In the high-wattage fashion industry, one man stands apart. Imran Amed is someone whose dinners are attended by the Kardashians, who quickly puts together a panel with Deepika Padukone and Sabyasachi Mukherjee while on a whirlwind trip to India, and whose persuasive powers can get Tom Ford to pose for the cover of the first edition of his company’s print magazine.
Amed’s The Business of Fashion (BoF) — a personal blog he started in 2007 for friends and family — has today morphed into a virtual bible for the fashion industry. Each morning, a BoF email hits the inboxes of 7,00,000 registered users, with a mix of original stories and links to news and features about the fashion industry. A recent sample: how UK consumer spending is down, how to launch an influencer brand in 2020, and what fashion brands need to know about the coronavirus. The emails are a must-read not just for the industry’s most influential folks (from designers Tory Burch to Anya Hindmarch), but also for anyone with even a cursory interest in fashion. With BoF, of which he is CEO and editor in chief, Amed, 44, has cemented his reputation as the oracle of style. It is no wonder that in 2018 The Guardian called him ‘fashion’s most influential man’.
Front row fixture
Last month, I spent time with him in Davos, where he had come to attend the World Economic Forum. It was his first visit — WEF’s dates overlap with the Paris haute couture shows — but this year he made it a point to attend because of an issue especially close to his heart: fashion and sustainability. BoF recently reported that in 2019, 114 billion clothes were sold globally (amounting to 15 new pieces per person on Earth).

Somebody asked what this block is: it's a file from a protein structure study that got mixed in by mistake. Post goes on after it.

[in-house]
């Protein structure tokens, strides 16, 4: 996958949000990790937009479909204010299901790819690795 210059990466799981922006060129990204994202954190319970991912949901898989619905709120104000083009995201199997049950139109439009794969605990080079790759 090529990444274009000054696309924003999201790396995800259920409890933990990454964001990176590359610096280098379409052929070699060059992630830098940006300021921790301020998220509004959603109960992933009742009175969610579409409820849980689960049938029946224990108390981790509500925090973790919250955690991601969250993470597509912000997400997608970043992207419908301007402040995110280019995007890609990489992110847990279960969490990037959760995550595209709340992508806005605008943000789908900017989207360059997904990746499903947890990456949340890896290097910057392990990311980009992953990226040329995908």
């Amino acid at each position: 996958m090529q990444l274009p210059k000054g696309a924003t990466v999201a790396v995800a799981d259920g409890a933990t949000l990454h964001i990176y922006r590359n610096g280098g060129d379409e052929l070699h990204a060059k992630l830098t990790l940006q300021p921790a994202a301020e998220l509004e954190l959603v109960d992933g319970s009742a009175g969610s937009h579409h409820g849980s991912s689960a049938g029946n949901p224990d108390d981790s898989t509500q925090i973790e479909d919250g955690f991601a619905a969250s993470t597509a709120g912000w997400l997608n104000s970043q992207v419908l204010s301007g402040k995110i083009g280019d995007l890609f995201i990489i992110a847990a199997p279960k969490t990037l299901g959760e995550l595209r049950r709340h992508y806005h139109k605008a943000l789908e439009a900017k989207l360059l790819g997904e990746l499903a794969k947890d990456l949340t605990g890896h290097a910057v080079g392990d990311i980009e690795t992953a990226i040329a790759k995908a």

There are other daunting stats, too: according to the UK-based Ellen MacArthur Foundation, global clothing production has doubled in the past 15 years, and a projection by the Pulse of Fashion Industry report states that by 2030, the apparel and footwear industry is set to grow 81%, while textile waste is set to increase 60%.
Influencer with a twist
- In an era where Instagram influencers, and digital and traditional media outlets jockey for mind space, BoF brings clarity and sharp analysis to the cluttered world of fashion news. With a team of 100 scattered across New York, London, Paris and Shanghai, Amed describes BoF as a “resource for the global fashion industry”. Its revenue model includes events, online courses and a career database.
- In 2016, the company started BoF Professional, charging $240 a year for premium content; it now has 40,000 paid subscribers in 125 countries. Seven years ago, it launched BoF 500, a fashion power list. It was an instant sensation, and to be named one of the 500 is a much-coveted thing today. Then there’s Voices, the annual, by-invitation-only conference attended by fashion’s movers and shakers and innovators. Musician will.i.am describes it as “a hybrid of TED but with the coolest people at TED”. Such is its influence that, last year, the Financial Times inked an investment partnership with BoF.
It is no wonder that sustainability is the topic du jour. Take, for example, this year’s Oscars, what with Margot Robbie and Lily Aldridge wearing vintage and Jane Fonda re-wearing a gown she wore to Cannes in 2013. “It has come up in every conversation I’ve had in Davos, and it is why I am here, because the fashion industry is really trying to take its role in this wider sustainability challenge more seriously,” Amed tells me.
We meet at the sprawling WIPRO lounge on the main Davos Promenade. The former McKinsey consultant and Harvard MBA graduate is nothing if not global. He lives in London, but was born in Canada to East African parents of Indian descent (you can hear traces of a Canadian accent). He comes across as curious, measured and very bright, and he travels incessantly — in early February he has criss-crossed through Brazil, New York, and San Francisco. When we meet he’s wearing many hues of blue: navy striped woollen Pero trousers, a Loewe turtleneck and a printed sweater by the chic Japanese brand, Sacai. He also carries around a small black notebook in which he takes copious notes. For someone at the forefront of a digital media empire, it is oddly quaint.
Voice of reason